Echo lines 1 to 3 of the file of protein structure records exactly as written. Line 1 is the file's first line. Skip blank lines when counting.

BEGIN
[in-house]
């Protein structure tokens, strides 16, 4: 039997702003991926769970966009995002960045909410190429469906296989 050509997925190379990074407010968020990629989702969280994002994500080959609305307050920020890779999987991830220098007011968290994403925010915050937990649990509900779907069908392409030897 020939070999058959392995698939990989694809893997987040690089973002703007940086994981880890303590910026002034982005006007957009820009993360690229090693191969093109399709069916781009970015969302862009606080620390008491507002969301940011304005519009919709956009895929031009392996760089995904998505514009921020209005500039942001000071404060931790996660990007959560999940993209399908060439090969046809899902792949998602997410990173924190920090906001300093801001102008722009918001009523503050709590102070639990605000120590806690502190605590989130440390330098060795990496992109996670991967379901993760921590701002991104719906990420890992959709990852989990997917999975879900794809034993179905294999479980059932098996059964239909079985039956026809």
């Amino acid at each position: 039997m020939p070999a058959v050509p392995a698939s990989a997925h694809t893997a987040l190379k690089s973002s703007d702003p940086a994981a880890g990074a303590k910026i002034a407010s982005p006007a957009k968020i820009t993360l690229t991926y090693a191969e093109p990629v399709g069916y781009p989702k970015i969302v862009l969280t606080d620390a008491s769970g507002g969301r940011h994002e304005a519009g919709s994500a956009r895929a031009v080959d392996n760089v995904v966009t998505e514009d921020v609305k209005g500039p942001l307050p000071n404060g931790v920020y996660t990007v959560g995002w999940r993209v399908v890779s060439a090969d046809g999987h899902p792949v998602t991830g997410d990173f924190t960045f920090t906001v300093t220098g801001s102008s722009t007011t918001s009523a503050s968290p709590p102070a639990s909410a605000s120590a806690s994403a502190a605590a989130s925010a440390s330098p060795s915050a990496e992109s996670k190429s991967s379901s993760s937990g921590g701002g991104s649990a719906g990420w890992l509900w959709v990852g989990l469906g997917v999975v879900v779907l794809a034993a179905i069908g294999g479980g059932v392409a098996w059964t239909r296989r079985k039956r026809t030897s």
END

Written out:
[in-house]
């Protein structure tokens, strides 16, 4: 039997702003991926769970966009995002960045909410190429469906296989 050509997925190379990074407010968020990629989702969280994002994500080959609305307050920020890779999987991830220098007011968290994403925010915050937990649990509900779907069908392409030897 020939070999058959392995698939990989694809893997987040690089973002703007940086994981880890303590910026002034982005006007957009820009993360690229090693191969093109399709069916781009970015969302862009606080620390008491507002969301940011304005519009919709956009895929031009392996760089995904998505514009921020209005500039942001000071404060931790996660990007959560999940993209399908060439090969046809899902792949998602997410990173924190920090906001300093801001102008722009918001009523503050709590102070639990605000120590806690502190605590989130440390330098060795990496992109996670991967379901993760921590701002991104719906990420890992959709990852989990997917999975879900794809034993179905294999479980059932098996059964239909079985039956026809």
């Amino acid at each position: 039997m020939p070999a058959v050509p392995a698939s990989a997925h694809t893997a987040l190379k690089s973002s703007d702003p940086a994981a880890g990074a303590k910026i002034a407010s982005p006007a957009k968020i820009t993360l690229t991926y090693a191969e093109p990629v399709g069916y781009p989702k970015i969302v862009l969280t606080d620390a008491s769970g507002g969301r940011h994002e304005a519009g919709s994500a956009r895929a031009v080959d392996n760089v995904v966009t998505e514009d921020v609305k209005g500039p942001l307050p000071n404060g931790v920020y996660t990007v959560g995002w999940r993209v399908v890779s060439a090969d046809g999987h899902p792949v998602t991830g997410d990173f924190t960045f920090t906001v300093t220098g801001s102008s722009t007011t918001s009523a503050s968290p709590p102070a639990s909410a605000s120590a806690s994403a502190a605590a989130s925010a440390s330098p060795s915050a990496e992109s996670k190429s991967s379901s993760s937990g921590g701002g991104s649990a719906g990420w890992l509900w959709v990852g989990l469906g997917v999975v879900v779907l794809a034993a179905i069908g294999g479980g059932v392409a098996w059964t239909r296989r079985k039956r026809t030897s």